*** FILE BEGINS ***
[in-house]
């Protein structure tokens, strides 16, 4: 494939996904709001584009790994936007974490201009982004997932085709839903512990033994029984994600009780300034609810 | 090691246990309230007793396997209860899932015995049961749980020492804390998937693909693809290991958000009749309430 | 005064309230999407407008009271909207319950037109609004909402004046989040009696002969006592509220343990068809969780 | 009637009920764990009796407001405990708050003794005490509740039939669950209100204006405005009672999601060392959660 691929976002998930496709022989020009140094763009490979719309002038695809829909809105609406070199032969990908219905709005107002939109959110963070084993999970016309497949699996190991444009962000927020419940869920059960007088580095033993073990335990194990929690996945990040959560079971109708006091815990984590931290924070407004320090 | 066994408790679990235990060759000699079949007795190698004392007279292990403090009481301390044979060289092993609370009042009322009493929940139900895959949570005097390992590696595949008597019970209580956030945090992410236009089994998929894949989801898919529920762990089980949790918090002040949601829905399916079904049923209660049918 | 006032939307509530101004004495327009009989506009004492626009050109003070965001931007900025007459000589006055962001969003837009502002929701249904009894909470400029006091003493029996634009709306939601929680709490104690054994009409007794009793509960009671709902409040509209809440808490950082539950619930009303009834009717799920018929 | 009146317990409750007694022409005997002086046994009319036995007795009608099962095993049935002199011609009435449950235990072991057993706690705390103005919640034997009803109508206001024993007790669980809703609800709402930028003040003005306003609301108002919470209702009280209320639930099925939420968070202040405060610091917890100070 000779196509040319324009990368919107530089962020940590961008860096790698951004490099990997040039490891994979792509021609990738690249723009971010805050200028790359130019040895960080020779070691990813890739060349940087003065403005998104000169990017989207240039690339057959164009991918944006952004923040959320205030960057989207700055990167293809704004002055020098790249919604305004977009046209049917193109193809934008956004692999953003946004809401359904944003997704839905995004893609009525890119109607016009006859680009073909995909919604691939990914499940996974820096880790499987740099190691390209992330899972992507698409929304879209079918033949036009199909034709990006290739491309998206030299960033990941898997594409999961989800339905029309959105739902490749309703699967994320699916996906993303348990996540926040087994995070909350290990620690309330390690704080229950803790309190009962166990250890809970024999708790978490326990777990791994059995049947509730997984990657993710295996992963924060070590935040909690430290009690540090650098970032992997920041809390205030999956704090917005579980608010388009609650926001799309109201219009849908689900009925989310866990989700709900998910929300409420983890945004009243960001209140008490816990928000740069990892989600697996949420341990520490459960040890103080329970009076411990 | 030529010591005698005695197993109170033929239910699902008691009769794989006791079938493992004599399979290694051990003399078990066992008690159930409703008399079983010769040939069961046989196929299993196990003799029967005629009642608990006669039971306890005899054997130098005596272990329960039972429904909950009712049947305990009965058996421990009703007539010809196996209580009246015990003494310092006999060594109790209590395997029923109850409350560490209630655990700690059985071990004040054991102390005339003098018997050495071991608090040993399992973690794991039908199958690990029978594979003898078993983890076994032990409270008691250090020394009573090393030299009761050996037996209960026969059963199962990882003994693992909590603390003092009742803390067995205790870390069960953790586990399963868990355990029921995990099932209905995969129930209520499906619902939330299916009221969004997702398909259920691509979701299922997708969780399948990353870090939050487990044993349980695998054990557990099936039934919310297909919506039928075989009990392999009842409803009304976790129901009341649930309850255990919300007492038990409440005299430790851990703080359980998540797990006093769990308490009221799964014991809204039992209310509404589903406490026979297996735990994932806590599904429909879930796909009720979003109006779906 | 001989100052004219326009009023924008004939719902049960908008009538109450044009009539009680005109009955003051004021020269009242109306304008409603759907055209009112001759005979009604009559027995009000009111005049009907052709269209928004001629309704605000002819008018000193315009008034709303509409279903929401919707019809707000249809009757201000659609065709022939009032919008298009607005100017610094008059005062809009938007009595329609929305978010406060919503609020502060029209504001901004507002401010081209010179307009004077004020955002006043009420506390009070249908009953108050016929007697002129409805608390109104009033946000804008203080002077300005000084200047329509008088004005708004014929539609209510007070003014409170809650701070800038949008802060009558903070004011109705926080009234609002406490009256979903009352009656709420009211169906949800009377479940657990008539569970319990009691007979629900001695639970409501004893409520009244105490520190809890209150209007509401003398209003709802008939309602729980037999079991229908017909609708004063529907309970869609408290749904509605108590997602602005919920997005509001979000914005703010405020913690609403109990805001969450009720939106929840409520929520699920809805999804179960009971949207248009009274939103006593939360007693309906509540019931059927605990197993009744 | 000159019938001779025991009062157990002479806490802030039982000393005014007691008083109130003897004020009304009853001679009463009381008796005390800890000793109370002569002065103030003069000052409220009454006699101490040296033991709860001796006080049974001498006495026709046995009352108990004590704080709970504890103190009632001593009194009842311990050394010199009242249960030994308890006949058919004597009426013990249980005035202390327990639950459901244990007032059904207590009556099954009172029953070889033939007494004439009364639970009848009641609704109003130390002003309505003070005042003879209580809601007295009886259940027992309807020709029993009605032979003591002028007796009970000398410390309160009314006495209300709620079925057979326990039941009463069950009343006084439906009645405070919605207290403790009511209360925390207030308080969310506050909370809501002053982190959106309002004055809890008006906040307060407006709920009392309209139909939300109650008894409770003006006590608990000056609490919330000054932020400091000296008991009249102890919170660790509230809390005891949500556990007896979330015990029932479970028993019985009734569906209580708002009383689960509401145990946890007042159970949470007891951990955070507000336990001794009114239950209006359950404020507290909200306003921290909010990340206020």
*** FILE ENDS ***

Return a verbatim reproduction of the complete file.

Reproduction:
[in-house]
């Protein structure tokens, strides 16, 4: 494939996904709001584009790994936007974490201009982004997932085709839903512990033994029984994600009780300034609810 | 090691246990309230007793396997209860899932015995049961749980020492804390998937693909693809290991958000009749309430 | 005064309230999407407008009271909207319950037109609004909402004046989040009696002969006592509220343990068809969780 | 009637009920764990009796407001405990708050003794005490509740039939669950209100204006405005009672999601060392959660 691929976002998930496709022989020009140094763009490979719309002038695809829909809105609406070199032969990908219905709005107002939109959110963070084993999970016309497949699996190991444009962000927020419940869920059960007088580095033993073990335990194990929690996945990040959560079971109708006091815990984590931290924070407004320090 | 066994408790679990235990060759000699079949007795190698004392007279292990403090009481301390044979060289092993609370009042009322009493929940139900895959949570005097390992590696595949008597019970209580956030945090992410236009089994998929894949989801898919529920762990089980949790918090002040949601829905399916079904049923209660049918 | 006032939307509530101004004495327009009989506009004492626009050109003070965001931007900025007459000589006055962001969003837009502002929701249904009894909470400029006091003493029996634009709306939601929680709490104690054994009409007794009793509960009671709902409040509209809440808490950082539950619930009303009834009717799920018929 | 009146317990409750007694022409005997002086046994009319036995007795009608099962095993049935002199011609009435449950235990072991057993706690705390103005919640034997009803109508206001024993007790669980809703609800709402930028003040003005306003609301108002919470209702009280209320639930099925939420968070202040405060610091917890100070 000779196509040319324009990368919107530089962020940590961008860096790698951004490099990997040039490891994979792509021609990738690249723009971010805050200028790359130019040895960080020779070691990813890739060349940087003065403005998104000169990017989207240039690339057959164009991918944006952004923040959320205030960057989207700055990167293809704004002055020098790249919604305004977009046209049917193109193809934008956004692999953003946004809401359904944003997704839905995004893609009525890119109607016009006859680009073909995909919604691939990914499940996974820096880790499987740099190691390209992330899972992507698409929304879209079918033949036009199909034709990006290739491309998206030299960033990941898997594409999961989800339905029309959105739902490749309703699967994320699916996906993303348990996540926040087994995070909350290990620690309330390690704080229950803790309190009962166990250890809970024999708790978490326990777990791994059995049947509730997984990657993710295996992963924060070590935040909690430290009690540090650098970032992997920041809390205030999956704090917005579980608010388009609650926001799309109201219009849908689900009925989310866990989700709900998910929300409420983890945004009243960001209140008490816990928000740069990892989600697996949420341990520490459960040890103080329970009076411990 | 030529010591005698005695197993109170033929239910699902008691009769794989006791079938493992004599399979290694051990003399078990066992008690159930409703008399079983010769040939069961046989196929299993196990003799029967005629009642608990006669039971306890005899054997130098005596272990329960039972429904909950009712049947305990009965058996421990009703007539010809196996209580009246015990003494310092006999060594109790209590395997029923109850409350560490209630655990700690059985071990004040054991102390005339003098018997050495071991608090040993399992973690794991039908199958690990029978594979003898078993983890076994032990409270008691250090020394009573090393030299009761050996037996209960026969059963199962990882003994693992909590603390003092009742803390067995205790870390069960953790586990399963868990355990029921995990099932209905995969129930209520499906619902939330299916009221969004997702398909259920691509979701299922997708969780399948990353870090939050487990044993349980695998054990557990099936039934919310297909919506039928075989009990392999009842409803009304976790129901009341649930309850255990919300007492038990409440005299430790851990703080359980998540797990006093769990308490009221799964014991809204039992209310509404589903406490026979297996735990994932806590599904429909879930796909009720979003109006779906 | 001989100052004219326009009023924008004939719902049960908008009538109450044009009539009680005109009955003051004021020269009242109306304008409603759907055209009112001759005979009604009559027995009000009111005049009907052709269209928004001629309704605000002819008018000193315009008034709303509409279903929401919707019809707000249809009757201000659609065709022939009032919008298009607005100017610094008059005062809009938007009595329609929305978010406060919503609020502060029209504001901004507002401010081209010179307009004077004020955002006043009420506390009070249908009953108050016929007697002129409805608390109104009033946000804008203080002077300005000084200047329509008088004005708004014929539609209510007070003014409170809650701070800038949008802060009558903070004011109705926080009234609002406490009256979903009352009656709420009211169906949800009377479940657990008539569970319990009691007979629900001695639970409501004893409520009244105490520190809890209150209007509401003398209003709802008939309602729980037999079991229908017909609708004063529907309970869609408290749904509605108590997602602005919920997005509001979000914005703010405020913690609403109990805001969450009720939106929840409520929520699920809805999804179960009971949207248009009274939103006593939360007693309906509540019931059927605990197993009744 | 000159019938001779025991009062157990002479806490802030039982000393005014007691008083109130003897004020009304009853001679009463009381008796005390800890000793109370002569002065103030003069000052409220009454006699101490040296033991709860001796006080049974001498006495026709046995009352108990004590704080709970504890103190009632001593009194009842311990050394010199009242249960030994308890006949058919004597009426013990249980005035202390327990639950459901244990007032059904207590009556099954009172029953070889033939007494004439009364639970009848009641609704109003130390002003309505003070005042003879209580809601007295009886259940027992309807020709029993009605032979003591002028007796009970000398410390309160009314006495209300709620079925057979326990039941009463069950009343006084439906009645405070919605207290403790009511209360925390207030308080969310506050909370809501002053982190959106309002004055809890008006906040307060407006709920009392309209139909939300109650008894409770003006006590608990000056609490919330000054932020400091000296008991009249102890919170660790509230809390005891949500556990007896979330015990029932479970028993019985009734569906209580708002009383689960509401145990946890007042159970949470007891951990955070507000336990001794009114239950209006359950404020507290909200306003921290909010990340206020």